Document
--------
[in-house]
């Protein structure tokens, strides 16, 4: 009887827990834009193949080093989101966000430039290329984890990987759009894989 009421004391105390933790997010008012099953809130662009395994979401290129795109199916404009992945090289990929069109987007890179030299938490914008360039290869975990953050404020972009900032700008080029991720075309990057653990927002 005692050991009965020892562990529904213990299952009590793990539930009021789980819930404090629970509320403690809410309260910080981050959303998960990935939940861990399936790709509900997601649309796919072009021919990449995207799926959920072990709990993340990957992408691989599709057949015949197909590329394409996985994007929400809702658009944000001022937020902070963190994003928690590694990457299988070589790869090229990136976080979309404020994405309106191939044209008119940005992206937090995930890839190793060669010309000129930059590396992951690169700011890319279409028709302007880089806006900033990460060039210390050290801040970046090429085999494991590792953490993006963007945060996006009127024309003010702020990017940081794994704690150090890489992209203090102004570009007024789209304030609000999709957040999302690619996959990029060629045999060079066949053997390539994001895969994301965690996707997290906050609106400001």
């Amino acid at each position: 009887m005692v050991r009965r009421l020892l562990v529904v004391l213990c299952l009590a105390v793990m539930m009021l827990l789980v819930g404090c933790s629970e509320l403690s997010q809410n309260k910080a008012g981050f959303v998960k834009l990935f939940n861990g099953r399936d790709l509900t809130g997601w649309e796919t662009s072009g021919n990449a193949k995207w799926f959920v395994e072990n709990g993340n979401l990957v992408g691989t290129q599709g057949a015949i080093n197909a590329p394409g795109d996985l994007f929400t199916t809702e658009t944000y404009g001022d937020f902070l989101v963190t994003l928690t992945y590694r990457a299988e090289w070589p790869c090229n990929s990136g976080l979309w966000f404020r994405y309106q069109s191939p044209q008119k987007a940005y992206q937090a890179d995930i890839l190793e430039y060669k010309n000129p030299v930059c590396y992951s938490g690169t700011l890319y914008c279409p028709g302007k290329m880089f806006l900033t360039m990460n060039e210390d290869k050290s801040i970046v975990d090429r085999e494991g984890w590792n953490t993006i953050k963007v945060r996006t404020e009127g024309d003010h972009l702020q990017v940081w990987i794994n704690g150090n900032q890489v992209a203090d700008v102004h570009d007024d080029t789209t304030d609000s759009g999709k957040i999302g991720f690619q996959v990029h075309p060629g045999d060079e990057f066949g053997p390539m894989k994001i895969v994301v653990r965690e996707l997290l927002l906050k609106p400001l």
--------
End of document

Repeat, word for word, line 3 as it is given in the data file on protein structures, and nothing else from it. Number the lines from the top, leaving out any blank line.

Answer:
């Amino acid at each position: 009887m005692v050991r009965r009421l020892l562990v529904v004391l213990c299952l009590a105390v793990m539930m009021l827990l789980v819930g404090c933790s629970e509320l403690s997010q809410n309260k910080a008012g981050f959303v998960k834009l990935f939940n861990g099953r399936d790709l509900t809130g997601w649309e796919t662009s072009g021919n990449a193949k995207w799926f959920v395994e072990n709990g993340n979401l990957v992408g691989t290129q599709g057949a015949i080093n197909a590329p394409g795109d996985l994007f929400t199916t809702e658009t944000y404009g001022d937020f902070l989101v963190t994003l928690t992945y590694r990457a299988e090289w070589p790869c090229n990929s990136g976080l979309w966000f404020r994405y309106q069109s191939p044209q008119k987007a940005y992206q937090a890179d995930i890839l190793e430039y060669k010309n000129p030299v930059c590396y992951s938490g690169t700011l890319y914008c279409p028709g302007k290329m880089f806006l900033t360039m990460n060039e210390d290869k050290s801040i970046v975990d090429r085999e494991g984890w590792n953490t993006i953050k963007v945060r996006t404020e009127g024309d003010h972009l702020q990017v940081w990987i794994n704690g150090n900032q890489v992209a203090d700008v102004h570009d007024d080029t789209t304030d609000s759009g999709k957040i999302g991720f690619q996959v990029h075309p060629g045999d060079e990057f066949g053997p390539m894989k994001i895969v994301v653990r965690e996707l997290l927002l906050k609106p400001l």